Gwynneth Paltrow Water Weird and Strange Hum

Gwyneth Paltrow bikiniStrange but I’m still hearing that low frequency hum, and it is not my hard drive as I suspected. Maybe the hum is a collective rumble caused by brains hitting the ground across the globe as people continue to open their minds too far. It would appear that even Gwyneth Paltrow has fallen victim to this phenomenon. I never found the exact source but this quote is attributed to Stephen A. Kallis, Jr.: “Be open-minded, but not so open-minded that your brains fall out.”

This refers to belief in pseudoscientific claims and in general claims of the paranormal. When a claim or belief requires even more claims or beliefs to support it one needs to step back and look at the bigger picture, and the likelihood that a particular claim is probably untrue. Especially when it involves something that most of us, especially the scientifically inclined, probably would have noticed by now. But no, this pseudoscientific baloney drifts around and around, like the ripe scent of cow shit around a farm. All you need is a little ignorant breeze.

Masaru EmotoIn a recent post to Goop Mag, Paltrow marvels at “experiments”, apparently presented in a wonderful hardcover coffee table book (because that’s how we get all of our facts) by Japanese author and entrepreneur, Masaru Emoto. These so-called experiment involved labeling vials of water with various words and phrases such as, “I Hate You,” “fear,” “I Love You,” or “Peace,” and then freezing the water to see what would happen.

Emoto’s photographs of the resulting ice crystals, presented in the unnamed book Paltrow mentions as well as other books he has published, allegedly reveal that water itself can be influenced physically by the mere words written on the vial that contains it. That sounds like complete bullshirt to me.

I was unaware that water could read, let alone feel a certain way because of the words presented, in any given language. Apparently cooked rice does the same thing, after sitting on a shelf for a month. Hey, I’ll go out on a limb here and just speculate that we can expect any amount of muck muck (let’s call it bacteria), in any variation, by sticking some rice in a few jars and letting them sit around, even capped…. No accounting for cleanliness or sanitation prior to performing the test.

Wet rice, so it’s the water making the difference here. Is it so very hard to understand that wet stuff will spoil and get funky? Even water as it freezes is still a safe haven for some bacterial growth. Bacteria is pretty hardy shit. Speaking of that, I read a funny comment in a FB post about this precise subject. The poster commented, “Imagine how crushed her toilet water feels.”

The only thing I think Masaru Emoto has succeeded in doing is selling some books. He’s got the last laugh. If it quacks…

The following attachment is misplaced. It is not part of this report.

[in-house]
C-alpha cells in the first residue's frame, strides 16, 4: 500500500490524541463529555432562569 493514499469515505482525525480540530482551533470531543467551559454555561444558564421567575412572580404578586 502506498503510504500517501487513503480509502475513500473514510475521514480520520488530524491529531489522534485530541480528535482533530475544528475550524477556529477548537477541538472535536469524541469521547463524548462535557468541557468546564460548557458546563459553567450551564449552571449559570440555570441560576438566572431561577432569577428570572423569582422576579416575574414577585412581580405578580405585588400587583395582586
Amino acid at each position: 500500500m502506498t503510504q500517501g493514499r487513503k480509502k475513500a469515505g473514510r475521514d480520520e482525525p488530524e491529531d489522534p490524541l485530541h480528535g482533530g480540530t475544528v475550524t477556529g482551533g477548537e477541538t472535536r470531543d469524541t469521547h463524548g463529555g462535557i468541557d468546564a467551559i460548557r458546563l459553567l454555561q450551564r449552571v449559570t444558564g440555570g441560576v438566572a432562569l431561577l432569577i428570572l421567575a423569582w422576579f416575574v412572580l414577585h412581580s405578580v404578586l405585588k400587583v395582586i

Mysterious Hum Heard in Eastern PA

My first experience with this strange, low frequency hum was sometime back in 2001 in New Jersey. I was in my first home, alone, sitting up in bed one night reading a book. It was very quiet, and I started noticing a very low droning noise. And I mean a very low hum not some ominous trumpeting sounds from the sky. This was a low, persistent sound.

Someone posting on a forum I visited while researching the hum described it like a tractor tailer climbing a hill in low gear and never reaching the top. That’s the most accurate description in my opinion, just a continuous motoring sound.

Similar mysterious hums have been reported by people around the world, “the Taos hum” in New Mexico for example, and other places.

The sound I heard was so low and monotonous, unordinary, that I assumed there must be something going on with my ears. I tried the usual pressure relief trick, holding my nose and creating a slight pressure to “pop” my ears, but the sound persisted, so I began making deliberate noises to see how the hum would be affected.

If anyone was watching they would have thought I was nuts. I’m sitting there in bed with a book on my lap blurting out calls of nothing in particular, “HAP! HOOOO! PSHHHH!” And making throat clearing noises. After each noise the hum would promptly return.

I spent some time looking into it, but didn’t give it too much further thought and more or less forgot about it. Since then I have noticed the hum periodically, and not just in New Jersey. I heard it while on vacation in North Carolina last year. That time my wife was beside me in bed and I asked if she had heard it too. She claimed not.

We’re living in Southeastern Pennsylvania now, and the most recent occurrence of the hum was just last night in bed, and this time my wife did hear it!